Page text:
Upcoming research presentations

January 11, 2012 § Leave a comment

Here are details of two papers I am presenting at SOAS this term, based on my PhD research:

With or against the state when the government changes?: Narratives of activist ‘engagement’ within Jan Swasthya Abhiyan (People’s Health Movement), India

SOAS Anthropology of Development Seminar, 25 January 2012, 1-3pm, room B102 (Brunei Gallery) http://www.soas.ac.uk/anthropology/events/anthropology-of-development-seminar/?showprevious=1

Based on 20 months’ fieldwork with a network of health activists in India, this paper explores the way in which different activists deal with the question of whether it is right to work with the government or against it, in the context of a change of central government from a BJP-led coalition opposed by all the activists, to a Congress-led coalition that some activists think has more potential for progressive change. I examine controversies within the network. One controversy is between two conflicting views of civil society, between those who see its role as pushing the state to perform better, and those who see the state as representing the interests of the ruling classes and the role of civil society as building the class consciousness of the oppressed in order to overthrow the existing system. Another controversy is between those who see the mainstream left parties (who were allied to the new government) as part of the solution and those who see them as part of the problem.

The core argument of the paper is that the ways in which activists articulate themselves is crucial to how activism works, and that for this reason it is important to analyse the narratives of activism: how activists construct and maintain their identities in relation to each other, the consequences of these constructions and the purposes they serve. In particular I emphasise the significance of the mutually constitutive processes of ‘moral selving’ and ‘moral othering’ that occur among activists, arguing that these processes play an important role in the shaping of collective identities within Jan Swasthya Abhiyan (JSA). I develop this argument through the case study material by examining the way in which when the government changes, my research participants shift from a situation in which it is relatively easy for them to reconcile their non-radical identity as salaried employees of funded, registered NGOs with the radical (anti-government) activist identity they associate with their voluntary, unpaid work with the JSA platform, to a situation in which the tensions between these identities become increasingly problematic as the activists engage with the government’s National Rural Health Mission.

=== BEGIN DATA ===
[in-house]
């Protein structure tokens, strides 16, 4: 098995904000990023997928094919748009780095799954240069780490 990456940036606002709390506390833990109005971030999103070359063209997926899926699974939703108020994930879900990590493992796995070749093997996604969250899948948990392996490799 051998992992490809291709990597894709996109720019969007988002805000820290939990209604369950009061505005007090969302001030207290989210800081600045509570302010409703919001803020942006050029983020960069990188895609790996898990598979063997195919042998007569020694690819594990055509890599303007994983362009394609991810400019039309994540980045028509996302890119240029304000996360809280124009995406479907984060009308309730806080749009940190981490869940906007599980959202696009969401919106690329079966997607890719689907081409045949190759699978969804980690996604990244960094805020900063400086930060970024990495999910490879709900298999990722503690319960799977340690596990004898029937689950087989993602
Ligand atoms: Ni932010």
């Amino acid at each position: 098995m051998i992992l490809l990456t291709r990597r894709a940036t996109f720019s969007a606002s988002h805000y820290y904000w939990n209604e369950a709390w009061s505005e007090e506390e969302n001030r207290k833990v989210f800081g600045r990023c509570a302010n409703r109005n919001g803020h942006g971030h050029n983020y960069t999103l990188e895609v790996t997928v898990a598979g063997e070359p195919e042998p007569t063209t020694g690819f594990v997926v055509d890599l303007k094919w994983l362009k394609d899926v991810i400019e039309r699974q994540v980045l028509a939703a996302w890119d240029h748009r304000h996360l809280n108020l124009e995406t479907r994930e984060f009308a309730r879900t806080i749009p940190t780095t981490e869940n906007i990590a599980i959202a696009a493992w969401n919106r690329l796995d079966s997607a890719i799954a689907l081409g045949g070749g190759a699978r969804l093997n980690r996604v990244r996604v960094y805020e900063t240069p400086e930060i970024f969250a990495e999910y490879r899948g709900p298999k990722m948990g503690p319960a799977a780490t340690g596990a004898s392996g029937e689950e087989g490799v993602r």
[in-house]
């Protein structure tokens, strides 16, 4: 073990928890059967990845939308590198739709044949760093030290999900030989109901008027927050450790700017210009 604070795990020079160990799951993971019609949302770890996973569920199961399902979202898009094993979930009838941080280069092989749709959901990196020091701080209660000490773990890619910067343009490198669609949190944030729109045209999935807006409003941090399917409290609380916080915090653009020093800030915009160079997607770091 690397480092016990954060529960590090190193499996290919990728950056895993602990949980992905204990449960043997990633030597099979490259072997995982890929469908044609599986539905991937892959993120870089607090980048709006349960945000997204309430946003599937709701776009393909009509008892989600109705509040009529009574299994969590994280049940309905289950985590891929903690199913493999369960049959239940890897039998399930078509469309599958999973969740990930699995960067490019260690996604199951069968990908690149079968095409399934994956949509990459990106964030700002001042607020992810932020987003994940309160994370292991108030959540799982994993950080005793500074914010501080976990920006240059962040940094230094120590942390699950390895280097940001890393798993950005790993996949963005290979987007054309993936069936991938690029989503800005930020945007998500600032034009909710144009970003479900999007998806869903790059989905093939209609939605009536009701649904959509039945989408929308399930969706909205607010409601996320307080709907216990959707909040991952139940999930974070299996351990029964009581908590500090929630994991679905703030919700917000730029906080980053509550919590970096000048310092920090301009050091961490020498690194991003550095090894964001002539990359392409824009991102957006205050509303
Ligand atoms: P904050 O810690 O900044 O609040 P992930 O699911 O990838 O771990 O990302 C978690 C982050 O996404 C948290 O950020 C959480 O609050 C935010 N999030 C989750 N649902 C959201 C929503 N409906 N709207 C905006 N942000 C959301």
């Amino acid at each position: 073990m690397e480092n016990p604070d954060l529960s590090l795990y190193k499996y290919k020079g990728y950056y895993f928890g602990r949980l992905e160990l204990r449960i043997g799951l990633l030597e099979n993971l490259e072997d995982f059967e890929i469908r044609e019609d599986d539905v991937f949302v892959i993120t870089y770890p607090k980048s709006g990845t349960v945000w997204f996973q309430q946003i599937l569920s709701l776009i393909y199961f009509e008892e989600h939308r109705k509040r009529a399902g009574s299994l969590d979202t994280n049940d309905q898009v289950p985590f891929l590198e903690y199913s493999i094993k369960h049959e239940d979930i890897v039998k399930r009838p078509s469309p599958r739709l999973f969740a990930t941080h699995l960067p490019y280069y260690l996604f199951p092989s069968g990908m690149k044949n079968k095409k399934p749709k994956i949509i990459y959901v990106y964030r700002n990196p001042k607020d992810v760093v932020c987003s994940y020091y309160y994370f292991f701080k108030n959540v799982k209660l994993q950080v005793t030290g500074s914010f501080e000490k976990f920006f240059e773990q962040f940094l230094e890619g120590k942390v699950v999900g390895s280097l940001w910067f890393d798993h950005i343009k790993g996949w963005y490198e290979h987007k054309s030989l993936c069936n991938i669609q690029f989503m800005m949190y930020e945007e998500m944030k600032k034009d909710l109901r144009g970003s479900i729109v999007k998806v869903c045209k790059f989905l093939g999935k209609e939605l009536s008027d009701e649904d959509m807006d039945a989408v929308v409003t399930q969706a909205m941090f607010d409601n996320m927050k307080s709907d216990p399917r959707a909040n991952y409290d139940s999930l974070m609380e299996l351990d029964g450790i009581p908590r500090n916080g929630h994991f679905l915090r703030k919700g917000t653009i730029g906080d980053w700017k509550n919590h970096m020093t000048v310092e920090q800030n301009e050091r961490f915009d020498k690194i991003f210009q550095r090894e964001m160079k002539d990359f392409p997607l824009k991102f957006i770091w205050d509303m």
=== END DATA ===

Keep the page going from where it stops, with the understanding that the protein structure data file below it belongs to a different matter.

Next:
“Organisational Voluntarism”: Pure gifts, dirty money and the field of social action in India

SOAS Development Studies Seminar, 7 February 2012, 5.15-7pm, G50, Russell Square

http://www.soas.ac.uk/development/events/devstudseminars/

Drawing on my doctoral research on Jan Swasthya Abhiyan (Hindi: People’s Health Movement), a national network of health activists, this paper examines the relationships between the ideas and practices of my informants through a discussion of voluntary social action. Activists draw upon moral rhetorics to differentiate between themselves, between their organisations and their coalitions by ranking different types of practices in terms of their moral value, and ranking different actors on the basis of the practices in which they are perceived to be involved. In this paper I describe activist ‘hierarchies of virtue’ and explore how the hierarchies articulated relate to activist practices, focusing on the ways in which different hierarchies are mutually constitutive and play an important role in legitimating (and shaping) particular practices for diverse audiences that include other activists, would-be beneficiaries, government officials and donor agencies.

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